Let’s talk about vesting.

What does vesting mean?

Founders and key employees are often granted shares of stock or options to purchase shares of stock with vesting.  Vesting means that the founder/key employee will earn the shares over time by continuing to provide services to the company. 

How does vesting work?

Startups are generally set up with shares vesting over four years with a one year “cliff”.  The one-year cliff means that 25% of the shares will vest after the founder/employee completes one year of service to the company.  Each month thereafter, the founder/employee will vest 1/48th of their shares until they are fully vested into the shares by continually providing services to the company for four years.

Why do companies issue shares on a vesting schedule?

Vesting is optional, but many companies choose this option to incentivize founders and key employees to stay with the company and give them a stake in the ownership of the company commensurate with the time they have expended in developing the company.  At the same time, vesting protects the company, by allowing the company to retain control of the unvested shares if a founder or employee “leaves early,” as opposed to granting the founder/employee a large ownership stake in the company outright.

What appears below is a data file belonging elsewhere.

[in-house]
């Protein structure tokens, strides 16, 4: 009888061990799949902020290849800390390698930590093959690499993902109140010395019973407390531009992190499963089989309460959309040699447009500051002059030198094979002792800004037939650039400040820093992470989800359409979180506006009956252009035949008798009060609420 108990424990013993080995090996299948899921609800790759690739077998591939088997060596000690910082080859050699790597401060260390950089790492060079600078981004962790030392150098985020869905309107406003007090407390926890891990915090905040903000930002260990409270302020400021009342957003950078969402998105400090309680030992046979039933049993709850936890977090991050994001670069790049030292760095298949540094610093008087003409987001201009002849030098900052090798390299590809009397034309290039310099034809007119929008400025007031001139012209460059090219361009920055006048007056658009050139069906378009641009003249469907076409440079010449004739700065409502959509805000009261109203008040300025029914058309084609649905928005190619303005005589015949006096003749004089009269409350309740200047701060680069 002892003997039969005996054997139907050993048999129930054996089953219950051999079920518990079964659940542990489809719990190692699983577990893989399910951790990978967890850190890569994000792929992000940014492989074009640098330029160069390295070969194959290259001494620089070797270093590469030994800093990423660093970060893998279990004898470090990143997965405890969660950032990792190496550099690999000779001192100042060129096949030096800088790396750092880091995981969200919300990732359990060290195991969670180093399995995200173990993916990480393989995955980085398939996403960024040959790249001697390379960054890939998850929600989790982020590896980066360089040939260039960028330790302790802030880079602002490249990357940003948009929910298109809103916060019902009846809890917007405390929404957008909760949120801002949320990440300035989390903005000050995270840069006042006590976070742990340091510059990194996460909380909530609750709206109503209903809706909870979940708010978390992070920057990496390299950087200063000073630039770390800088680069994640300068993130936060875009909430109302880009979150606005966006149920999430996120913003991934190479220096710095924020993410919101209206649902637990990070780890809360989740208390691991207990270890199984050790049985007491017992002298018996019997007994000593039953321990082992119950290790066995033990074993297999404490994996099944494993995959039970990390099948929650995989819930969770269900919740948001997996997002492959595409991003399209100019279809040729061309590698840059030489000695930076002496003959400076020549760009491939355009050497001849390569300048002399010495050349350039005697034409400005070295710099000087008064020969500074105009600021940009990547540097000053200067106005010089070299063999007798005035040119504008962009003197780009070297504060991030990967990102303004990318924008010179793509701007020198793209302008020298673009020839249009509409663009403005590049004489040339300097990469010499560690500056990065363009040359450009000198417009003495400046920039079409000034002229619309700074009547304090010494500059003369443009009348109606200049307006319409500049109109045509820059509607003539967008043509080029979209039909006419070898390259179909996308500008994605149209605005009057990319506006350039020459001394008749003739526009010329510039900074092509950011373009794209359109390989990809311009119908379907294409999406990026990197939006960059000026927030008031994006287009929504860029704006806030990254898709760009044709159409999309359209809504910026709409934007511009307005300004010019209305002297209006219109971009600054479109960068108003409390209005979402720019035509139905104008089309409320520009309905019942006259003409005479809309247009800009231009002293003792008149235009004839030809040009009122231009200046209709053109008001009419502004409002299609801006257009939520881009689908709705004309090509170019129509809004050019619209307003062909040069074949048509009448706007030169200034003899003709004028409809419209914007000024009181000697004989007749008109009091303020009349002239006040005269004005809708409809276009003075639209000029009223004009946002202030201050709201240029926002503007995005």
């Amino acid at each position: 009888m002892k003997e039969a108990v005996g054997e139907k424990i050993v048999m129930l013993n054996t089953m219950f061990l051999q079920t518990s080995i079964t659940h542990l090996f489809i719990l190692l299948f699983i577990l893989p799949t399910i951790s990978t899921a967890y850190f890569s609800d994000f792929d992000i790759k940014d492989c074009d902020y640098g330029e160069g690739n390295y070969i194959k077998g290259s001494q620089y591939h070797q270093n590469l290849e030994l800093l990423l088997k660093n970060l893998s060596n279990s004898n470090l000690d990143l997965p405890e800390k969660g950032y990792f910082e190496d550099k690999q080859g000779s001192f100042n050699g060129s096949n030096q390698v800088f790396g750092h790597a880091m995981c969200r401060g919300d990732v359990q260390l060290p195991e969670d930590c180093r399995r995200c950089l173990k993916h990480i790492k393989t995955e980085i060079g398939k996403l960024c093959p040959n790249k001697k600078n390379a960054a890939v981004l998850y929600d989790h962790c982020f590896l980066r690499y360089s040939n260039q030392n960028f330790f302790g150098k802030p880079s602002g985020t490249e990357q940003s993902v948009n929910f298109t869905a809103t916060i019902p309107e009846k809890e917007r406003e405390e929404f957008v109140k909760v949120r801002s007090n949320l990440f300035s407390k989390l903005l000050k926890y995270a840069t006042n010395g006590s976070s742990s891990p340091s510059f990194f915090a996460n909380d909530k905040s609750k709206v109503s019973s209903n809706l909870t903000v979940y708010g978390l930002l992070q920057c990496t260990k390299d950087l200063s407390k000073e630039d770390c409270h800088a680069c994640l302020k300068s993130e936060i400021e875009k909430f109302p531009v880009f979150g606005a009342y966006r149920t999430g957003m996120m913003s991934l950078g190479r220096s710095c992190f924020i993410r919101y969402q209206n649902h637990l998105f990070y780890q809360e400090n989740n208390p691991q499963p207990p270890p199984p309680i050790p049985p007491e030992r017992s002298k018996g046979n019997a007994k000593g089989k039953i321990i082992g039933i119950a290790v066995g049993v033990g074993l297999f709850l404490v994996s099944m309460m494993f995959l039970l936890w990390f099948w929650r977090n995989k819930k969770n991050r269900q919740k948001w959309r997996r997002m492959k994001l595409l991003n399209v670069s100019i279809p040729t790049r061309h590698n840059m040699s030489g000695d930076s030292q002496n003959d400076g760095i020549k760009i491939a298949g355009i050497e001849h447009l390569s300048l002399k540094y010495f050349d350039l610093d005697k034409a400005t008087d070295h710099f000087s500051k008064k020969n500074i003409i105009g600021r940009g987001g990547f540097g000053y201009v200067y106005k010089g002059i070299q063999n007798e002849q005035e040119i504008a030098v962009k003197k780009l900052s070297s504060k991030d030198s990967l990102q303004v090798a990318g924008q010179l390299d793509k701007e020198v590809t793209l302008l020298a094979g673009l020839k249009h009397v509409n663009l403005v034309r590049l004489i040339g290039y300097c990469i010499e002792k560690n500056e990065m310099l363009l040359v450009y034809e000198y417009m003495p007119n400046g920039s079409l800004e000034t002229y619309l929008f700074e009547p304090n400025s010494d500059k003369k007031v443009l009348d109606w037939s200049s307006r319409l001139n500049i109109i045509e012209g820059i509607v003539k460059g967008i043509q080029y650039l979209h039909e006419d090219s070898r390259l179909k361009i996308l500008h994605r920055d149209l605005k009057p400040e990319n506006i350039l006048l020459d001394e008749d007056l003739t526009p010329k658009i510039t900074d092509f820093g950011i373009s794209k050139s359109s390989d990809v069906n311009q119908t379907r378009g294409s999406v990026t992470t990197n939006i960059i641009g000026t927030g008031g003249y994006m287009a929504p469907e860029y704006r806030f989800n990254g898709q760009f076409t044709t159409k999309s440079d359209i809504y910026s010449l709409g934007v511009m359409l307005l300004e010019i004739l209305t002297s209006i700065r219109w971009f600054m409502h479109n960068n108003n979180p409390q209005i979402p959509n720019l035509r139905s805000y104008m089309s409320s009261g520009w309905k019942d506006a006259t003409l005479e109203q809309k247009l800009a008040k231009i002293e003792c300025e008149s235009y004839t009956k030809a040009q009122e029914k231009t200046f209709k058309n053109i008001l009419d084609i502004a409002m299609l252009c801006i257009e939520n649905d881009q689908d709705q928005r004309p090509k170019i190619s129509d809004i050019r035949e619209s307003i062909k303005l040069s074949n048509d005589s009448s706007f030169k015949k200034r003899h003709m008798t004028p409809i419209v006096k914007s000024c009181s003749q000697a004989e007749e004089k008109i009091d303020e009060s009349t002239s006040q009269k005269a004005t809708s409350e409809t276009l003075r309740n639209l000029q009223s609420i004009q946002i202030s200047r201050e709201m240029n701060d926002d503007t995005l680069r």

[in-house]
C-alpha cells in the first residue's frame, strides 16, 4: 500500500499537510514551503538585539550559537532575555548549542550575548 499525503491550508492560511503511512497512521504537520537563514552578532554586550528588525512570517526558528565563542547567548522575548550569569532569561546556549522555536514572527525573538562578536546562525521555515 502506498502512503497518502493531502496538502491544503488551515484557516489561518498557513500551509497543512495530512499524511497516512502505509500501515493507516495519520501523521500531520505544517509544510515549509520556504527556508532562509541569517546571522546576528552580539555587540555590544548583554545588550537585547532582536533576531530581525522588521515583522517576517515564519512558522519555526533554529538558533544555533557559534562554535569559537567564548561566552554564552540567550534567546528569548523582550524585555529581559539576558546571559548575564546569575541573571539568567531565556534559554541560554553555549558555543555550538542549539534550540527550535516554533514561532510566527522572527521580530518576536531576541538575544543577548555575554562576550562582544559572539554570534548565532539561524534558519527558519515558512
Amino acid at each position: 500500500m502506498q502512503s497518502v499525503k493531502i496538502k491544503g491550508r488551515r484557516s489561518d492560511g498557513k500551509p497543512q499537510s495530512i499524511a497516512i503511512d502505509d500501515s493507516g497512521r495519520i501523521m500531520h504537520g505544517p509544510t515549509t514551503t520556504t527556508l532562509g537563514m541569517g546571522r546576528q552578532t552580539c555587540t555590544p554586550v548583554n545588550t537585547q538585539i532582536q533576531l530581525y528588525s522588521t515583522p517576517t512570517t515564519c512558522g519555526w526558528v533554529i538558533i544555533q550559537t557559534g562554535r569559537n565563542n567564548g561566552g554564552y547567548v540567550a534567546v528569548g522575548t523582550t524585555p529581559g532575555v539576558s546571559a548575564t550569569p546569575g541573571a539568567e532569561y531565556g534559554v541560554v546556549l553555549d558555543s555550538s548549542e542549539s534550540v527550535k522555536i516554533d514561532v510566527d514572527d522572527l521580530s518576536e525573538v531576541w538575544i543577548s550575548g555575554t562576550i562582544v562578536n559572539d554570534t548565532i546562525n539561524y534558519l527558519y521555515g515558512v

What if I leave the Company before my shares have vested?

If the service provider leaves the company before the shares have vested, typically, the Company has the right to repurchase the shares at the original purchase price, or rights to the unvested shares are forfeited.

Where can I find the terms of my vesting?

Typically, the vesting schedule is found in the Limited Liability Company Operating Agreement.  In the case of a corporation, vesting can be included in the Stock Purchase Agreement, an Equity Incentive Plan and/or an Award under the Plan.

This article is for informational purposes only and should not be taken as legal advice. It may not reflect the current law or the law in your jurisdiction. When acting upon the information presented herein, seek advice of counsel in the relevant jurisdiction.

Published by Catherine Edmunds

Business attorney, specializing in corporate and securities matters.

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